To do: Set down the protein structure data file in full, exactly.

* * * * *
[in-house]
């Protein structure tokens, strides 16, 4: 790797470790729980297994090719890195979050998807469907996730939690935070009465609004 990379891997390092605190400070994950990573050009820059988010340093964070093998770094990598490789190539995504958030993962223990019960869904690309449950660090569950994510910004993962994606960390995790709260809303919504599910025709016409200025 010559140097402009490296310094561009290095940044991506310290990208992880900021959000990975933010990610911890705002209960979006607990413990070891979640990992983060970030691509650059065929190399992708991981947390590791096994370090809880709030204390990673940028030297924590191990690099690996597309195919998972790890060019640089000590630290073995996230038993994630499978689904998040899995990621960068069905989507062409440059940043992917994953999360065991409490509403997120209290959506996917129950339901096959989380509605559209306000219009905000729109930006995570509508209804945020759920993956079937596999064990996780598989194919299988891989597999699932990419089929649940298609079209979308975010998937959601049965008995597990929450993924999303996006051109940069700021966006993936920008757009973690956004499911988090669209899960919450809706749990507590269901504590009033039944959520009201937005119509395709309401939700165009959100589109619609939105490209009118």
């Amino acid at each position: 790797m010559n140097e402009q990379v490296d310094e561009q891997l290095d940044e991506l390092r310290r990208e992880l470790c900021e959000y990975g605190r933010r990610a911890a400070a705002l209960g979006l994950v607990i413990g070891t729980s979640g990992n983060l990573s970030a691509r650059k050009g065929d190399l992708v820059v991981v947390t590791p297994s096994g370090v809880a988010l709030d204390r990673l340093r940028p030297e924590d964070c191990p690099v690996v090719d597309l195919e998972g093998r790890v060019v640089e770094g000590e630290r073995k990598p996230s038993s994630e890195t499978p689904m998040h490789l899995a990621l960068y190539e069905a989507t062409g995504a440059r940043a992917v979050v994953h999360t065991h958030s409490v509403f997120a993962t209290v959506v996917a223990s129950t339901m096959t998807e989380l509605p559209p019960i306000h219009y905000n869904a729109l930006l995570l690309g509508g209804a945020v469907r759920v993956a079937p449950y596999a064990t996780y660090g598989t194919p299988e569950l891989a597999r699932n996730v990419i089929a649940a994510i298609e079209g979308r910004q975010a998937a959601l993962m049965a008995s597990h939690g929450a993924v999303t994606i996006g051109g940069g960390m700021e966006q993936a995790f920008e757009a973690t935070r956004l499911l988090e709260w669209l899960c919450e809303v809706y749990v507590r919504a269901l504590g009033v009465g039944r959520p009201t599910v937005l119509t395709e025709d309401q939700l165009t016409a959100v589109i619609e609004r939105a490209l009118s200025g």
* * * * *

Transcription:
[in-house]
């Protein structure tokens, strides 16, 4: 790797470790729980297994090719890195979050998807469907996730939690935070009465609004 990379891997390092605190400070994950990573050009820059988010340093964070093998770094990598490789190539995504958030993962223990019960869904690309449950660090569950994510910004993962994606960390995790709260809303919504599910025709016409200025 010559140097402009490296310094561009290095940044991506310290990208992880900021959000990975933010990610911890705002209960979006607990413990070891979640990992983060970030691509650059065929190399992708991981947390590791096994370090809880709030204390990673940028030297924590191990690099690996597309195919998972790890060019640089000590630290073995996230038993994630499978689904998040899995990621960068069905989507062409440059940043992917994953999360065991409490509403997120209290959506996917129950339901096959989380509605559209306000219009905000729109930006995570509508209804945020759920993956079937596999064990996780598989194919299988891989597999699932990419089929649940298609079209979308975010998937959601049965008995597990929450993924999303996006051109940069700021966006993936920008757009973690956004499911988090669209899960919450809706749990507590269901504590009033039944959520009201937005119509395709309401939700165009959100589109619609939105490209009118």
């Amino acid at each position: 790797m010559n140097e402009q990379v490296d310094e561009q891997l290095d940044e991506l390092r310290r990208e992880l470790c900021e959000y990975g605190r933010r990610a911890a400070a705002l209960g979006l994950v607990i413990g070891t729980s979640g990992n983060l990573s970030a691509r650059k050009g065929d190399l992708v820059v991981v947390t590791p297994s096994g370090v809880a988010l709030d204390r990673l340093r940028p030297e924590d964070c191990p690099v690996v090719d597309l195919e998972g093998r790890v060019v640089e770094g000590e630290r073995k990598p996230s038993s994630e890195t499978p689904m998040h490789l899995a990621l960068y190539e069905a989507t062409g995504a440059r940043a992917v979050v994953h999360t065991h958030s409490v509403f997120a993962t209290v959506v996917a223990s129950t339901m096959t998807e989380l509605p559209p019960i306000h219009y905000n869904a729109l930006l995570l690309g509508g209804a945020v469907r759920v993956a079937p449950y596999a064990t996780y660090g598989t194919p299988e569950l891989a597999r699932n996730v990419i089929a649940a994510i298609e079209g979308r910004q975010a998937a959601l993962m049965a008995s597990h939690g929450a993924v999303t994606i996006g051109g940069g960390m700021e966006q993936a995790f920008e757009a973690t935070r956004l499911l988090e709260w669209l899960c919450e809303v809706y749990v507590r919504a269901l504590g009033v009465g039944r959520p009201t599910v937005l119509t395709e025709d309401q939700l165009t016409a959100v589109i619609e609004r939105a490209l009118s200025g």